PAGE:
Oh Boy’s story has been one that has been a couple of years in the making. Debuting in a vision of bright colours and soundtracked by playful electronic pop synths accompanied by the likes of Mallrat and Sam Bluer on vocal duties, Oh Boy immediately captured your attention. But over the years, his creative vision started to switch and evolve as he rediscovered his neo-soul and funk roots. With this sound beginning to dominate his creative vortex he decided to peruse a new sound and create music that he genuinely and humbly loved. And that is how the foundations of his debut EP ‘Brentwood Heights’ were conceived. Opening with the distorted ‘111ntro’ he sets up a visually enhanced concept that makes this EP more than just a collection of songs, but more like a little piece of his heart. Transitioning into the moody and cinematic inclined ‘Angles 888’ featuring Cub Sport, they immediately showcase that this EP is going to be VERY different to anything that he’s released before. The dreamy production shifts from Tim Nelson’s incredible high notes and soothing delivery to incorporating full brass production and layered synths. All together it’s a cool sound that impresses and rolls into the minimalistic ‘By The Wa777’ which is just pure emotions with a heartfelt delivery that even hears him adding an electric guitar solo towards the end which is totally shocking as I never thought I’d hear a guitar featured so prominently on an Oh Boy track. ‘Slid333’ is the EP’s strongest moment whilst also being undisputedly a single that NEEDS to be released ASAP. It’s urban groove and electronic focus makes it the most upbeat and colourful on this collection and will be an immediate favourite in-between long term fans that wanted something a little more electronic influenced. He adds his artistic flare with some strong brass influences that help make this song more than just an EDM track that a producer commissioned. Tieing it all together is the lead single ‘Talk To M333’ which is surprisingly the EP’s weakest moment. Whilst it’s moody and reflective, it’s just not as memorable as the rest of the material and that became obvious when you heard all these strong songs back to back. But as a collective this EP is an artistic journey of growth and self discovery that you’ll find yourself diving head first into.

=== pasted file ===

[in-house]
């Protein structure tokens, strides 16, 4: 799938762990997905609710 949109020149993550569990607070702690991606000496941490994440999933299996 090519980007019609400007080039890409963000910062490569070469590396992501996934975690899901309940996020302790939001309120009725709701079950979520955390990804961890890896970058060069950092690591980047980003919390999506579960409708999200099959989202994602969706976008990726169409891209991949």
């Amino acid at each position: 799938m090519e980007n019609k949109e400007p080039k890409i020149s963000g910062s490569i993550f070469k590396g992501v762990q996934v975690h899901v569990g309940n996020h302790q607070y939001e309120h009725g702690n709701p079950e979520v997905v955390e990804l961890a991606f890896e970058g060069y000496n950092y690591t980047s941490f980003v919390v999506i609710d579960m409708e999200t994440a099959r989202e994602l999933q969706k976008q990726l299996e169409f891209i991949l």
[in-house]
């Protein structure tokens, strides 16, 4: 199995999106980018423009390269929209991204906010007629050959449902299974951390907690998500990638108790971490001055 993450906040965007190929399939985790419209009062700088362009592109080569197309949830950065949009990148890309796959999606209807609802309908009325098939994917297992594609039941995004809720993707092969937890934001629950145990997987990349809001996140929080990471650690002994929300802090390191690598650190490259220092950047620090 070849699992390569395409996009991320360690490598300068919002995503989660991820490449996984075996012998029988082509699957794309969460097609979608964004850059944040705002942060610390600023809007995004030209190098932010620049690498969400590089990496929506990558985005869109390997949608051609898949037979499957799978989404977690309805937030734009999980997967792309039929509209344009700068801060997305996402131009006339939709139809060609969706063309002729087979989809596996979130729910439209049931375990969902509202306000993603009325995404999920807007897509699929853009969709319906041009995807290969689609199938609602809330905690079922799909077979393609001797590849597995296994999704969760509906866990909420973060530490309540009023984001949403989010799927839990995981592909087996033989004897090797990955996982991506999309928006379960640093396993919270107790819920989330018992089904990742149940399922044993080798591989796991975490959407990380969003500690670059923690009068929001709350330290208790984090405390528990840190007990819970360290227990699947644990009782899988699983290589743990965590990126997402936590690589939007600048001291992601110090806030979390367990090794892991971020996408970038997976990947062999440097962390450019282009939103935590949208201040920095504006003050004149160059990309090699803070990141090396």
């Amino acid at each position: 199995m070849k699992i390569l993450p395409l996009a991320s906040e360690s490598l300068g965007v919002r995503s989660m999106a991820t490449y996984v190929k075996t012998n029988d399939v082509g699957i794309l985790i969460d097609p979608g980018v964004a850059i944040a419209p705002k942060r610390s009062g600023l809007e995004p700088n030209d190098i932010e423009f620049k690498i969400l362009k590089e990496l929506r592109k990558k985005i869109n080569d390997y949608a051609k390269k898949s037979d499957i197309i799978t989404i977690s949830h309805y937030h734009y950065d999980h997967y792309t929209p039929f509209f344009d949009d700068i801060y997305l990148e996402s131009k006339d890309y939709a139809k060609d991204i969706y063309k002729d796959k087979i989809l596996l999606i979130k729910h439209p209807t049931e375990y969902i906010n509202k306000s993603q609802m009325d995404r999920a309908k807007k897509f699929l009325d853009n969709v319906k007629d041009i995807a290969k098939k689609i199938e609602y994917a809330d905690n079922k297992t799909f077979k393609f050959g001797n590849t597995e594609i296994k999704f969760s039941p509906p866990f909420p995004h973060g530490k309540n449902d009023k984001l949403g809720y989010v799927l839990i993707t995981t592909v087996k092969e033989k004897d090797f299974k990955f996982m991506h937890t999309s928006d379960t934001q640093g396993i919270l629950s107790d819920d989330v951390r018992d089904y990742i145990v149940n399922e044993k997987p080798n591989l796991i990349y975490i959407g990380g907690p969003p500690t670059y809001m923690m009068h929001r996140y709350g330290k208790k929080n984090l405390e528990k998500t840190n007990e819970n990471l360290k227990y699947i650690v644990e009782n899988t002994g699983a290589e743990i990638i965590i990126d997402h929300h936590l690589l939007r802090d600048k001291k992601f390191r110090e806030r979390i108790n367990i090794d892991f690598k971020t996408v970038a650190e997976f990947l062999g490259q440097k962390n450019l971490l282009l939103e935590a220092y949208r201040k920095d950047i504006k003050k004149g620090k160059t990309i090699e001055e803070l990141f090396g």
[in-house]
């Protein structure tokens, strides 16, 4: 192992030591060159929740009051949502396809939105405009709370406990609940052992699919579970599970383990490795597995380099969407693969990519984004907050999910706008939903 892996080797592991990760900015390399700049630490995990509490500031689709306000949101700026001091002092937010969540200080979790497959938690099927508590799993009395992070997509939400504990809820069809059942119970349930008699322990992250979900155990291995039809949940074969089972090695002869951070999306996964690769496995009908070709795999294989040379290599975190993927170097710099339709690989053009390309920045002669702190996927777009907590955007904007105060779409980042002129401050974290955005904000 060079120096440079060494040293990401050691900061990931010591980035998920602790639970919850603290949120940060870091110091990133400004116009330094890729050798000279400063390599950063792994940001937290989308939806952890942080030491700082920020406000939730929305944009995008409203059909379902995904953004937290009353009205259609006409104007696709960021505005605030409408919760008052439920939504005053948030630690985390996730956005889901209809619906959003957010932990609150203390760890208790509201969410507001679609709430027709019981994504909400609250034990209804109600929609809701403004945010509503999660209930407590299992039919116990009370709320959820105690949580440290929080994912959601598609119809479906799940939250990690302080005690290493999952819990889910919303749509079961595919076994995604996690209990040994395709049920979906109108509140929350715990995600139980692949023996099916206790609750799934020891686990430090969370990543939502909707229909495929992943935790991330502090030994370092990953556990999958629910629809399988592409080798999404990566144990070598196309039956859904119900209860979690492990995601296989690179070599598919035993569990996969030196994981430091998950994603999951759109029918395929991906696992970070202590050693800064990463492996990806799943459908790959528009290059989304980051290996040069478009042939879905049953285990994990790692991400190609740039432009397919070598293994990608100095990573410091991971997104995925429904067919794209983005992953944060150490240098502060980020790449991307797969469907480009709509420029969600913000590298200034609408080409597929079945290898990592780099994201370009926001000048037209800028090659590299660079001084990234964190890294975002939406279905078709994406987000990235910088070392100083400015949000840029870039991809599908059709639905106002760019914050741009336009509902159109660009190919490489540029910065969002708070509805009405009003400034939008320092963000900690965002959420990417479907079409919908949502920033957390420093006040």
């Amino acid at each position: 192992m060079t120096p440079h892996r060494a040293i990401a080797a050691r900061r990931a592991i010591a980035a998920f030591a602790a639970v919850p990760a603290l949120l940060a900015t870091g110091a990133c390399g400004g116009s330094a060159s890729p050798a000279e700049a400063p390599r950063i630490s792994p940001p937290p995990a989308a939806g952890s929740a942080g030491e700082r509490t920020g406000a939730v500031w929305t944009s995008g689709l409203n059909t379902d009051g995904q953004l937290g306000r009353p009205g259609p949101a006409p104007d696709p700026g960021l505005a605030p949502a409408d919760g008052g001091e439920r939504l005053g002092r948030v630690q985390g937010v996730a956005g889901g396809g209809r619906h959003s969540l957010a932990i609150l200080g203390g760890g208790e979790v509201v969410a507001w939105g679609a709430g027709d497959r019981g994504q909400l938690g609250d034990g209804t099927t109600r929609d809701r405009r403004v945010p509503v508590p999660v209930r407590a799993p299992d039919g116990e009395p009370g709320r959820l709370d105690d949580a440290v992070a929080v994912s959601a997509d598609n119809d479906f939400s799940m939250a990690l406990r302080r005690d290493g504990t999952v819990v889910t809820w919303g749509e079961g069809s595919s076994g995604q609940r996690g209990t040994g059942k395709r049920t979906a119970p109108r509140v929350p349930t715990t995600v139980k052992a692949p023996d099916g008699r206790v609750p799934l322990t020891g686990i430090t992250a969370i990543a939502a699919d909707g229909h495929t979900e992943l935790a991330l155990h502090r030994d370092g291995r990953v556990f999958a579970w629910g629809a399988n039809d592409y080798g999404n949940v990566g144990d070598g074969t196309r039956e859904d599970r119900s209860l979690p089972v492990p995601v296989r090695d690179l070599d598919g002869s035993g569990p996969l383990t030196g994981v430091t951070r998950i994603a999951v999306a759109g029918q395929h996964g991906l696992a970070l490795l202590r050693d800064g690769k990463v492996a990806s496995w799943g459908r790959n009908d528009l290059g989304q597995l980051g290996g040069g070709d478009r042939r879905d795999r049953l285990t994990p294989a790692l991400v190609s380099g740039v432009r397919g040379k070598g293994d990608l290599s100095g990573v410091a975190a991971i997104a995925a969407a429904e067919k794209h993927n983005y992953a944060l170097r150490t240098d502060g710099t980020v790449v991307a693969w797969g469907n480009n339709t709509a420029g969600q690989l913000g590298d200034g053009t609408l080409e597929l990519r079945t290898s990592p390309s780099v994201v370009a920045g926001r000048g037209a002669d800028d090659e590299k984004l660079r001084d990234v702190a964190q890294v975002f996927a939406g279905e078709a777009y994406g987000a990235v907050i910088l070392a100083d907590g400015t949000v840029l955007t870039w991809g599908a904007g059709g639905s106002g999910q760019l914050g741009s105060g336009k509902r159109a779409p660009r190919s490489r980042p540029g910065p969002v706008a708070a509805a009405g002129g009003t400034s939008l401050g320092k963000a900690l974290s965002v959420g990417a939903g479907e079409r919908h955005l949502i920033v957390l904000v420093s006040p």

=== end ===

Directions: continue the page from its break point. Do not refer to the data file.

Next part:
‘Brentwood Heights’ is out NOW